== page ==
Architect’s income jumps 17%

David Chipperfield Architects shrugged off the effects of the pandemic, seeing income rise last year and the practice return to the black.

In accounts filed at Companies House, the architect, which is behind a new concert hall in Edinburgh, said revenue was up 17% to £9.7m with pre-tax profit coming in at £273,000 from a £546,000 loss last time.

1485 Dunard Centre_06_Northern approach from St Andrews Sq_2021 redesign_David Chipperfield Architects

Chipperfield’s revised scheme for the Edinburgh concert hall

It added that the average number of employees at the business in 2020 was 84, up from the previous year’s figure of 79.

It comes in the year that founder David Chipperfield was made a Companion of Honour by the Queen in the New Year’s Honours List. It is one of the highest honours that can be bestowed and only 65 living people can hold the title at any one time.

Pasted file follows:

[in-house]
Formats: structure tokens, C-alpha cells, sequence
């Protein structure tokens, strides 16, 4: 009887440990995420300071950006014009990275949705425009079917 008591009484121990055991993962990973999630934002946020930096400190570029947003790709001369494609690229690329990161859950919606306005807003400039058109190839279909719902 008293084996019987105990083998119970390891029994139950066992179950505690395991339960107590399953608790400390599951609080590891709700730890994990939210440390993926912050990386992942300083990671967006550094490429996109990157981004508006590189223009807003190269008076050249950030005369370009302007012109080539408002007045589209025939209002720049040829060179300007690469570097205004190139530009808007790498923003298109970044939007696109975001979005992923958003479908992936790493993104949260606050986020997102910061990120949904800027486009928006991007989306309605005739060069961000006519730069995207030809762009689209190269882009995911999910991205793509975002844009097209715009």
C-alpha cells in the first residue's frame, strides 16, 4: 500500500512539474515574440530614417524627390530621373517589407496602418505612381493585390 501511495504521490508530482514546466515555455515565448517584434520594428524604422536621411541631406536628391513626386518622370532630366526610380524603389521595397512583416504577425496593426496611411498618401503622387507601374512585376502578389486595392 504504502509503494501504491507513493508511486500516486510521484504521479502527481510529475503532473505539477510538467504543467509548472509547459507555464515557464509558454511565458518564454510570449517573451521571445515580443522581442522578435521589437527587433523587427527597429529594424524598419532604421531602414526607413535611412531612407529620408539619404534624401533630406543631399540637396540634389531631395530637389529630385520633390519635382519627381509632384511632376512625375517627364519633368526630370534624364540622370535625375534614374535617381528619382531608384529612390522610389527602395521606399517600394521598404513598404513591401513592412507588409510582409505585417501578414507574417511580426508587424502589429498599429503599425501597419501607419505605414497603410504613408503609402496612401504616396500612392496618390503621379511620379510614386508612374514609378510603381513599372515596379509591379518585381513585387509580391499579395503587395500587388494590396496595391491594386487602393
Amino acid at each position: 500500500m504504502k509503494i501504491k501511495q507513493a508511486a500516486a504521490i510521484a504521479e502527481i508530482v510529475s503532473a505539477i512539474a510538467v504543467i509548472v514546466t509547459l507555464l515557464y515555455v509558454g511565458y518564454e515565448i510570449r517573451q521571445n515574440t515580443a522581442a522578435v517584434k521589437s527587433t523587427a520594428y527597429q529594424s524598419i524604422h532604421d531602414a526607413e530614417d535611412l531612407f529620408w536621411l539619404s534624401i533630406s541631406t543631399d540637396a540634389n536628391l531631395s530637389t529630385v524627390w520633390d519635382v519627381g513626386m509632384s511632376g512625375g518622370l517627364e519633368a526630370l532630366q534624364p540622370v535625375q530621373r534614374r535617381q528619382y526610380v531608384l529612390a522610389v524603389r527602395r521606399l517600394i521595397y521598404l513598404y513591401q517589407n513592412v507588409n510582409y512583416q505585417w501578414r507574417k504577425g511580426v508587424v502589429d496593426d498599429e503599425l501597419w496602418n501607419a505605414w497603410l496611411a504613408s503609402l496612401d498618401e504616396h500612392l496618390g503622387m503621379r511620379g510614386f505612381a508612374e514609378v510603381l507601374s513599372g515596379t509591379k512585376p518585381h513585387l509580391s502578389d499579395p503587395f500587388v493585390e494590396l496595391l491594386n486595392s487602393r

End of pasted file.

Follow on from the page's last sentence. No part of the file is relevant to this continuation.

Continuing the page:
The practice, which he founded in 1985, has offices in London, Berlin, Milan, and Shanghai.

He is currently working on a new UK embassy for China and on the redevelopment of the former US embassy in Grosvenor Square, London.

Last month, Chipperfield and Reiach & Hall submitted scaled-back plans for the Scottish capital’s first purpose-built concert hall for 100 years.

The £75m Dunard Centre project, which is due to be built by Sir Robert McAlpine, was nearly derailed by a legal challenge by the developers of the £850m St James Centre, a neighbouring shopping centre and hotel complex which objected to the Dunard Centre’s height and massing.

But last year the two schemes reached an agreement which involved a redesign.

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